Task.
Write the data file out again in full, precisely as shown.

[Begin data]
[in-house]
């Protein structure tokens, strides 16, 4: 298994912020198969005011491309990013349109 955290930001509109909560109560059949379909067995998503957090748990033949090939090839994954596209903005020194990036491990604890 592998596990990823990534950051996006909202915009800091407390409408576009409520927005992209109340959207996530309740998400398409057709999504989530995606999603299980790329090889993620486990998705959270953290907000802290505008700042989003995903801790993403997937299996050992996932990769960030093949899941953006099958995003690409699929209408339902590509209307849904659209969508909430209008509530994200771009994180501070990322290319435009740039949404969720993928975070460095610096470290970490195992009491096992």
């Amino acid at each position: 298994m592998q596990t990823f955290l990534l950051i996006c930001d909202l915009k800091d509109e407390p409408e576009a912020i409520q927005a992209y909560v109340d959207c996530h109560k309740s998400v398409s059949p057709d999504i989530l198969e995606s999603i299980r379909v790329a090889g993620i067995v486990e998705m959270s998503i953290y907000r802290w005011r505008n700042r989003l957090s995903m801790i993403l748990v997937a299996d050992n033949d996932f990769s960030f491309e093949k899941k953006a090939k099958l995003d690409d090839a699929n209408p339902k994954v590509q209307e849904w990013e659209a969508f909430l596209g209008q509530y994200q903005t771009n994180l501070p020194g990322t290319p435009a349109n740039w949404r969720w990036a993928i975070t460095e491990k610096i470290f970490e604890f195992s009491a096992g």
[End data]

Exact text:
[in-house]
């Protein structure tokens, strides 16, 4: 298994912020198969005011491309990013349109 955290930001509109909560109560059949379909067995998503957090748990033949090939090839994954596209903005020194990036491990604890 592998596990990823990534950051996006909202915009800091407390409408576009409520927005992209109340959207996530309740998400398409057709999504989530995606999603299980790329090889993620486990998705959270953290907000802290505008700042989003995903801790993403997937299996050992996932990769960030093949899941953006099958995003690409699929209408339902590509209307849904659209969508909430209008509530994200771009994180501070990322290319435009740039949404969720993928975070460095610096470290970490195992009491096992």
């Amino acid at each position: 298994m592998q596990t990823f955290l990534l950051i996006c930001d909202l915009k800091d509109e407390p409408e576009a912020i409520q927005a992209y909560v109340d959207c996530h109560k309740s998400v398409s059949p057709d999504i989530l198969e995606s999603i299980r379909v790329a090889g993620i067995v486990e998705m959270s998503i953290y907000r802290w005011r505008n700042r989003l957090s995903m801790i993403l748990v997937a299996d050992n033949d996932f990769s960030f491309e093949k899941k953006a090939k099958l995003d690409d090839a699929n209408p339902k994954v590509q209307e849904w990013e659209a969508f909430l596209g209008q509530y994200q903005t771009n994180l501070p020194g990322t290319p435009a349109n740039w949404r969720w990036a993928i975070t460095e491990k610096i470290f970490e604890f195992s009491a096992g």